Editor's note: This interview is with Rick Fedrizzi, the U.S. Green Building Council’s founding chairman and president, on living eco-friendly and on this year's Greenbuild Expo, to be held in Boston. The interview originally appeared in Design New England magazine.
By Rebecca J. Bell
The number of registered attendees at the U.S. Green Building Council’s annual Greenbuild Expo has more than sextupled since its 2002 inaugural conference in Austin, Texas. And for good reason: Greenbuild is the top showcase for cutting-edge eco-friendly practices and products. And it’s not just architects and builders who are signing up; everyone from students to interior designers to Nobel Peace laureate, Archbishop Desmond Tutu (this year’s keynote speaker) is getting behind Greenbuild, which opens in Boston on November 19. We asked Rick Fedrizzi, the U.S. Green Building Council’s founding chairman and current CEO and president, how he hopes to change America’s landscape — starting with this year’s Greenbuild.
When you came on as CEO in 2004, what were your goals for the U.S. Green Building Council (USGBC)?
The first thing I did was ensure that we had a strong chapter base, which now has 74 chapters across the United States and the Caribbean. I call them the front door of the USGBC: In Boston, it’s called the Green Building Roundtable. And those 74 legs give a very firm foundation to the organization. They support local advocacy, government, and lobbying issues, and they do fund-raising and educational strategies.
What was the inspiration behind the USGBC’s Leadership in Energy and Environmental Design (LEED) certification system?
LEED was a program we identified very early. I can explain LEED in the very simplest terms: if you had a box of crackers, on the side of the box it would tell you the nutritional content. And you would have the ability as a consumer to select that box or not, based on your health, based on your values, based on a number of different criteria. But in all the buildings that surround us, we’ve never had meaningful criteria to judge whether or not we should be in that building. Much like the nutrition label on the side of a box of crackers has been third-
party-approved by the FDA, we do the same thing on buildings.
Do you think LEED has changed people’s everyday behavior?
LEED is a way of thinking. It focuses people to think in terms of supporting their communities -- buying their food locally, not using their car if they don’t have to. It gives people this whole different view to the world, but in a meaningful way that shows them that in a building, or in communities, you don’t have to give up anything. You’re enhancing life, you’re not taking away from life. This isn’t pure conservation, this is a new way of living for the future.
Given Greenbuild’s mission, USGBC must be working overtime to cut the expo’s carbon footprint.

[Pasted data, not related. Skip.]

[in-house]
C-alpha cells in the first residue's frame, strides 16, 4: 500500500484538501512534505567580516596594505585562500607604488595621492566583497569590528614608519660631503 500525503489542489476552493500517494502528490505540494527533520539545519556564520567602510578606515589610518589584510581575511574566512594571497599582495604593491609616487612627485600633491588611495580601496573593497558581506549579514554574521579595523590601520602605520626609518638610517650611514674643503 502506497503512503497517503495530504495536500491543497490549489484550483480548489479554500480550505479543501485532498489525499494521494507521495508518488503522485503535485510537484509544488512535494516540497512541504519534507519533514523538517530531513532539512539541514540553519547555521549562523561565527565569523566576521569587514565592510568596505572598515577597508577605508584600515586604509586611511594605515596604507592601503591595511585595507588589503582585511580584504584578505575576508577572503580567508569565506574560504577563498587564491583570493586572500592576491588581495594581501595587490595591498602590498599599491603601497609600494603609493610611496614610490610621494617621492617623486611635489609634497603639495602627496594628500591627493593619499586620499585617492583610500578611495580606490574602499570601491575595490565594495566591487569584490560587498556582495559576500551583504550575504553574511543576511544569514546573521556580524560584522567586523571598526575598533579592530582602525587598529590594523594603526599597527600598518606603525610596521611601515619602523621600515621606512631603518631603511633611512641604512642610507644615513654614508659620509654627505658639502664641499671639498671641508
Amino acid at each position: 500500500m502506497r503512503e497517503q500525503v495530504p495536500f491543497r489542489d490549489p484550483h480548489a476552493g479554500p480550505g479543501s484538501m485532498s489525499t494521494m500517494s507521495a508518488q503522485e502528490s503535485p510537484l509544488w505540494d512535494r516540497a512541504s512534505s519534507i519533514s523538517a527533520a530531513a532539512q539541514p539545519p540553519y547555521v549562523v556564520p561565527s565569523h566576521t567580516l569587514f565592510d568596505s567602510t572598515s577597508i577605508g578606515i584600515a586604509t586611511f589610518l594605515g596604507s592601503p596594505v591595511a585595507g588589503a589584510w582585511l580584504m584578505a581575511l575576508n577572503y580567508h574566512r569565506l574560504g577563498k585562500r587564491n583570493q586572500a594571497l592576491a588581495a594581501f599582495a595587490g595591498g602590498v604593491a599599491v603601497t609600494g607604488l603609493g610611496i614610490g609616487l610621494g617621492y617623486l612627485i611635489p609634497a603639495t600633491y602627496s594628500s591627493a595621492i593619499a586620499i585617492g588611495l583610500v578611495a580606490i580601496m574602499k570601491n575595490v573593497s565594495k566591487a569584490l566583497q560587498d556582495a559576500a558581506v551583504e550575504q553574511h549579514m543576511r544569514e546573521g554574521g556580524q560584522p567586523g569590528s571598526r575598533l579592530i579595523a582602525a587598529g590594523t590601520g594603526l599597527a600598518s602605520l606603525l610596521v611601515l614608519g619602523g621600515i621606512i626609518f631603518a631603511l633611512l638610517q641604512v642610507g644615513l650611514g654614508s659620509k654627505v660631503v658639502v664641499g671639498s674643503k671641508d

Essentially, we try to minimize energy, water, waste. We don’t use bottled water, we compost all of the food that is served on-site that is not eaten, we’re in the [90 percent] range for recycling all paper content at the event. Transportation is usually done via biofuel vehicles and buses. We work very closely with the city ahead of time to set up every conceivable opportunity to reduce waste. And then whatever is left over as a variable, we have sponsors who buy carbon credits.
This year’s theme is “Revolutionary Green.” What does that mean to you?
For centuries, we’ve had political revolutions, intellectual revolutions, artistic revolutions, most recently we had the information age revolution, and all of these things have brought us as a society to where we are today. We are deep in the middle of a green revolution. It’s about green building, renewable energy, organic farming, everything that’s out there. The American Solar Energy Society says that by the year 2030 we’ll have 40 million green-collar jobs. These are jobs built on the future, jobs we’ve never had before. We really believe as an organization that these are going to bring cities back to life, that this is going to return economic development and job creation to the United States, and ultimately, we’re going to revitalize the country as a result. And I think it’s appropriate that this starts in Boston, where our Founding Fathers revitalized the focus on the future for this country.
The Fedrizzi File: How green is he?
Hybrid or electric car?
On to my second Prius
Purchase carbon offsets?
When I travel
It’s 80 years old with an organic garden
Gas and electric with 50 percent dedicated to renewable wind energy
Yes to both
Green goal for 2009?
Convince my mother to recycle
The Greenbuild International Conference and Expo runs November 19 through 21. Tickets are $25 to $75 per day; registration for the entire conference is $225 to $700, with discounts for students, USGBC members, and early registrants. More information is available at greenbuildexpo.com, 800-795-1747.
About the green blog
Helping Boston live a greener, more environmentally friendly life.
Christopher Reidy covers business for the Globe.
Doug Struck covers environmental issues from Boston.
Glenn Yoder produces Boston.com's Lifestyle pages.
Eric Bauer is site architect of Boston.com.
Bennie DiNardo is the Boston Globe's deputy managing editor/multimedia.
Dara Olmsted is a local sustainability professional focusing on green living.